Heat Possibly Played Role In Death Of Grand Canyon National Park Hiker
With an extended heat wave baking the West, generating temperatures above 100 degrees in many national parks, Grand Canyon National Park officials are investigating whether the heat played a role in the death of a hiker on trhe South Kaibab Trail.
Temperatures above 100 already have been pointed to as the possible cause of one death in the National Park System, that of a Boy Scout leader at Lake Mead National Recreation Area last month. Now officials are looking into the death of a woman who collapsed in 113-degree heat on the South Kaibab Trail.
Grand Canyon dispatchers received a call from the emergency phone at Phantom Ranch boat beach on Sunday afternoon with a report of an unconscious hiker about three-quarters of a mile above Phantom Ranch on the South Kaibab Trail.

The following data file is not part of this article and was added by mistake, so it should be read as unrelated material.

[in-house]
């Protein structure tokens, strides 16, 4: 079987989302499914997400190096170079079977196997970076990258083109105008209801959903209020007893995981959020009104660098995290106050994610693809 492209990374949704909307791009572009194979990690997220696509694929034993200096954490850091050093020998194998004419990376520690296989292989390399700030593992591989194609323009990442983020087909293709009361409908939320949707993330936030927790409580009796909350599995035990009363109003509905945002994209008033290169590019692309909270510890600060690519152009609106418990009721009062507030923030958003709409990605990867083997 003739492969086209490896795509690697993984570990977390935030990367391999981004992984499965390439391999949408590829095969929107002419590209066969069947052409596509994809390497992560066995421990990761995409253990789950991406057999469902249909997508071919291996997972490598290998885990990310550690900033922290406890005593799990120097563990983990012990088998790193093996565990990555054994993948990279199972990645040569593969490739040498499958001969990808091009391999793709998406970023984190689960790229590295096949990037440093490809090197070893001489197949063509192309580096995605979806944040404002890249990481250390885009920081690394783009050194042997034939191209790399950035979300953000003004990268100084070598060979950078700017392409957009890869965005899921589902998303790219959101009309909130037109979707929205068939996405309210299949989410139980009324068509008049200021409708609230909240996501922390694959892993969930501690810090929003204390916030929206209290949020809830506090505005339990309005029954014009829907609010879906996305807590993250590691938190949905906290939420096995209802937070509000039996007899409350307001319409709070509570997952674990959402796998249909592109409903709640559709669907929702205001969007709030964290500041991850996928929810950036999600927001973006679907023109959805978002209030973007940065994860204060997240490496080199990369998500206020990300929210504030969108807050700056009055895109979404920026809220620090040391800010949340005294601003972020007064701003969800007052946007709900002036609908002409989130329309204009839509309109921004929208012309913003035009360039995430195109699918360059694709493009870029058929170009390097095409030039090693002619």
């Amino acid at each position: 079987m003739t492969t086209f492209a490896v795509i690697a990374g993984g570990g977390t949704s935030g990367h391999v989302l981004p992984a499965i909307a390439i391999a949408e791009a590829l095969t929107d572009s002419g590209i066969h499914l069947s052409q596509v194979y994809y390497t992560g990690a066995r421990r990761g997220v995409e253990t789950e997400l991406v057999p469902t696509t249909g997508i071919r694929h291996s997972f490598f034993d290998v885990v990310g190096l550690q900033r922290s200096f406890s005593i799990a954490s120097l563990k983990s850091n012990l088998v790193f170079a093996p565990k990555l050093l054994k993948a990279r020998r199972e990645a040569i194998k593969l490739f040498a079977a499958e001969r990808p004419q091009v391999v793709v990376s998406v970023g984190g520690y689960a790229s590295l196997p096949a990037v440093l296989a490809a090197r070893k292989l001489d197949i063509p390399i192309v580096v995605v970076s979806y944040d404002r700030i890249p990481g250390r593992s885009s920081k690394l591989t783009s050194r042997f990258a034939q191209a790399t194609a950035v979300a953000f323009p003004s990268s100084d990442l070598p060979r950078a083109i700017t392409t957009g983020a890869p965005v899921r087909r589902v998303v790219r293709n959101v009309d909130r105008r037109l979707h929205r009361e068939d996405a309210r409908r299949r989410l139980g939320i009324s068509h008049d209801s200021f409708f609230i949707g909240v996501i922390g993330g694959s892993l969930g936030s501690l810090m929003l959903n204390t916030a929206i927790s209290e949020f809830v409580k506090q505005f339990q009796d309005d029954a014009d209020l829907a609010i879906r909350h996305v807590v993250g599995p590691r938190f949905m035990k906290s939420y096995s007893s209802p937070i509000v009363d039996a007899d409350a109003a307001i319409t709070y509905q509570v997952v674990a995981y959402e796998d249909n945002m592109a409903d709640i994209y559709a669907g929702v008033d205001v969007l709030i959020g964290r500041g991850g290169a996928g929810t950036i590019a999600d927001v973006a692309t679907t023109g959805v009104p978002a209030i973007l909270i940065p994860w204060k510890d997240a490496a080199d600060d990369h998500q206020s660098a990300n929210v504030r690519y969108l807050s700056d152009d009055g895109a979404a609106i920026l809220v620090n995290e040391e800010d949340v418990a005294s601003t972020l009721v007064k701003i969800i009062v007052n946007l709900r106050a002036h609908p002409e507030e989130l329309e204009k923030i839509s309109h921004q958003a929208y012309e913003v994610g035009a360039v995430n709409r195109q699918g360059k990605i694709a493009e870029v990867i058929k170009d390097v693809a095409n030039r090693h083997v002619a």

Park rangers responding from the Phantom Ranch ranger station began CPR upon arrival, but efforts to revive the unidentified woman were unsuccessful. Her body was flown out and transferred to the county medical examiner.
The woman was in a group of five people who were on the first day of a permitted multi-day backcountry hike, according to a park release.
The South Kaibab is a steep, exposed trail, and the high temperature at Phantom Ranch that afternoon was 113 degrees.